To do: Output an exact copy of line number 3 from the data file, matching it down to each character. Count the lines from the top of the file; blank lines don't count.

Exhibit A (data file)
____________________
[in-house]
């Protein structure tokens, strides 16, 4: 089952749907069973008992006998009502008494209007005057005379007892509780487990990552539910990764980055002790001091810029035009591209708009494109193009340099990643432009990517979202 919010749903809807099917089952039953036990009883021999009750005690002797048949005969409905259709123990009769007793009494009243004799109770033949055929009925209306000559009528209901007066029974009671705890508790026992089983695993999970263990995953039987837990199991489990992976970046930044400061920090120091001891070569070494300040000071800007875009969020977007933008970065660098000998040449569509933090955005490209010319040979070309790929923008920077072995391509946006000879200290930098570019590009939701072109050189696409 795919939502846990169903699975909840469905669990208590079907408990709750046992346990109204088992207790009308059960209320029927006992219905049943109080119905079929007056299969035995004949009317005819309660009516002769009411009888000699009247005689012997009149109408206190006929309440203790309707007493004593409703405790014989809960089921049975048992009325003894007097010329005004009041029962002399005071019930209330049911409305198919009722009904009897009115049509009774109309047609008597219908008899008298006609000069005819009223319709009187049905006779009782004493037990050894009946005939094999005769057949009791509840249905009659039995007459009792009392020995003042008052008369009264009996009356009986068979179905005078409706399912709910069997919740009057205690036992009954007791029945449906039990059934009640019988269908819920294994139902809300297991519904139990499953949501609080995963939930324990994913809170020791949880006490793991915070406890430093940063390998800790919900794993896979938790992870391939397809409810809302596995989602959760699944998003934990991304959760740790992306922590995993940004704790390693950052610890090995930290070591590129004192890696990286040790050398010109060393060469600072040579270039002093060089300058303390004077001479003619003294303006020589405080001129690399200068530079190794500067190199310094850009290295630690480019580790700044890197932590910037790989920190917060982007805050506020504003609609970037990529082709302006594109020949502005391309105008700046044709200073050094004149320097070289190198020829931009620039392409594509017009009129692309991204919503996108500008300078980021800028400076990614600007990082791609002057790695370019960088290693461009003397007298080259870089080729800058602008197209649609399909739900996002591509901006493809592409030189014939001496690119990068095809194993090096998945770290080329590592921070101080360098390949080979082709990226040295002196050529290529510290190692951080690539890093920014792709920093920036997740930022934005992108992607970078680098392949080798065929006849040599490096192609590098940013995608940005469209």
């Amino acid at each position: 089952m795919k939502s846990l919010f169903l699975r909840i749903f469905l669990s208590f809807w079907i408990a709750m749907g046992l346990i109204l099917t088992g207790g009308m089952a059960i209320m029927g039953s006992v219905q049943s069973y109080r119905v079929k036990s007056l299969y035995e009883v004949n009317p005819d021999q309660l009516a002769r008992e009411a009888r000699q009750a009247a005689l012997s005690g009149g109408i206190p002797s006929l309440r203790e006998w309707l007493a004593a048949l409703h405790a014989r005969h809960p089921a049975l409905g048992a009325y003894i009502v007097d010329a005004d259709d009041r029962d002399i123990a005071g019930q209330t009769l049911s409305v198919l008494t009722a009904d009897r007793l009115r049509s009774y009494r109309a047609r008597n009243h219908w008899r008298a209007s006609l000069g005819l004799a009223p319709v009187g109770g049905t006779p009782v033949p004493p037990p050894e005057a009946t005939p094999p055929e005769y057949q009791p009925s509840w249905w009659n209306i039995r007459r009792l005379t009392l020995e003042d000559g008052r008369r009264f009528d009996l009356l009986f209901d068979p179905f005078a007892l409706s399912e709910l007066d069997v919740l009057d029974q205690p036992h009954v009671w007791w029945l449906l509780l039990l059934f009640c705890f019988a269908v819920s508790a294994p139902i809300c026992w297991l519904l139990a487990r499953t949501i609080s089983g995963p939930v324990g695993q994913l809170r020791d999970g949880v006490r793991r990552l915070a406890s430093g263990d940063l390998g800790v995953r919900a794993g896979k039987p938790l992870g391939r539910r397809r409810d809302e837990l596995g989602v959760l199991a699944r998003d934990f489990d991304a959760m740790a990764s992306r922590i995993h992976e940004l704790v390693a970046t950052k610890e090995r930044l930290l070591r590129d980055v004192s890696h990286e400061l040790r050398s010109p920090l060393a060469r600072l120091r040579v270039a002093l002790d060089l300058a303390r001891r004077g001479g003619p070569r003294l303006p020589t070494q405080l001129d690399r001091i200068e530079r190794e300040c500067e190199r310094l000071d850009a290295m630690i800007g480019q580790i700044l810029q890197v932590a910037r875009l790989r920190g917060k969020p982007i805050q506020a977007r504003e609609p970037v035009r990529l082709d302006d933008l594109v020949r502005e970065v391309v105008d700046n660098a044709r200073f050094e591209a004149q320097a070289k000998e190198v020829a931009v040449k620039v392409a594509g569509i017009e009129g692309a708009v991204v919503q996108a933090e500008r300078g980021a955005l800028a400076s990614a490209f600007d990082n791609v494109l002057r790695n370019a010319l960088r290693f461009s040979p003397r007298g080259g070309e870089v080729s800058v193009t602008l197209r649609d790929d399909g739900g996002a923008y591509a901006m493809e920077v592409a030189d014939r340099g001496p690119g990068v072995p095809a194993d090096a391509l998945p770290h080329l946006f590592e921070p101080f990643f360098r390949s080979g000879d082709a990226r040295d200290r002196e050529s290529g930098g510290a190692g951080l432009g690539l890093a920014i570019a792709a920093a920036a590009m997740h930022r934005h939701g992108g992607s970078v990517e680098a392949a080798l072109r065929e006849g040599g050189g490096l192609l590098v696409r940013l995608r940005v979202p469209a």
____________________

């Amino acid at each position: 089952m795919k939502s846990l919010f169903l699975r909840i749903f469905l669990s208590f809807w079907i408990a709750m749907g046992l346990i109204l099917t088992g207790g009308m089952a059960i209320m029927g039953s006992v219905q049943s069973y109080r119905v079929k036990s007056l299969y035995e009883v004949n009317p005819d021999q309660l009516a002769r008992e009411a009888r000699q009750a009247a005689l012997s005690g009149g109408i206190p002797s006929l309440r203790e006998w309707l007493a004593a048949l409703h405790a014989r005969h809960p089921a049975l409905g048992a009325y003894i009502v007097d010329a005004d259709d009041r029962d002399i123990a005071g019930q209330t009769l049911s409305v198919l008494t009722a009904d009897r007793l009115r049509s009774y009494r109309a047609r008597n009243h219908w008899r008298a209007s006609l000069g005819l004799a009223p319709v009187g109770g049905t006779p009782v033949p004493p037990p050894e005057a009946t005939p094999p055929e005769y057949q009791p009925s509840w249905w009659n209306i039995r007459r009792l005379t009392l020995e003042d000559g008052r008369r009264f009528d009996l009356l009986f209901d068979p179905f005078a007892l409706s399912e709910l007066d069997v919740l009057d029974q205690p036992h009954v009671w007791w029945l449906l509780l039990l059934f009640c705890f019988a269908v819920s508790a294994p139902i809300c026992w297991l519904l139990a487990r499953t949501i609080s089983g995963p939930v324990g695993q994913l809170r020791d999970g949880v006490r793991r990552l915070a406890s430093g263990d940063l390998g800790v995953r919900a794993g896979k039987p938790l992870g391939r539910r397809r409810d809302e837990l596995g989602v959760l199991a699944r998003d934990f489990d991304a959760m740790a990764s992306r922590i995993h992976e940004l704790v390693a970046t950052k610890e090995r930044l930290l070591r590129d980055v004192s890696h990286e400061l040790r050398s010109p920090l060393a060469r600072l120091r040579v270039a002093l002790d060089l300058a303390r001891r004077g001479g003619p070569r003294l303006p020589t070494q405080l001129d690399r001091i200068e530079r190794e300040c500067e190199r310094l000071d850009a290295m630690i800007g480019q580790i700044l810029q890197v932590a910037r875009l790989r920190g917060k969020p982007i805050q506020a977007r504003e609609p970037v035009r990529l082709d302006d933008l594109v020949r502005e970065v391309v105008d700046n660098a044709r200073f050094e591209a004149q320097a070289k000998e190198v020829a931009v040449k620039v392409a594509g569509i017009e009129g692309a708009v991204v919503q996108a933090e500008r300078g980021a955005l800028a400076s990614a490209f600007d990082n791609v494109l002057r790695n370019a010319l960088r290693f461009s040979p003397r007298g080259g070309e870089v080729s800058v193009t602008l197209r649609d790929d399909g739900g996002a923008y591509a901006m493809e920077v592409a030189d014939r340099g001496p690119g990068v072995p095809a194993d090096a391509l998945p770290h080329l946006f590592e921070p101080f990643f360098r390949s080979g000879d082709a990226r040295d200290r002196e050529s290529g930098g510290a190692g951080l432009g690539l890093a920014i570019a792709a920093a920036a590009m997740h930022r934005h939701g992108g992607s970078v990517e680098a392949a080798l072109r065929e006849g040599g050189g490096l192609l590098v696409r940013l995608r940005v979202p469209a």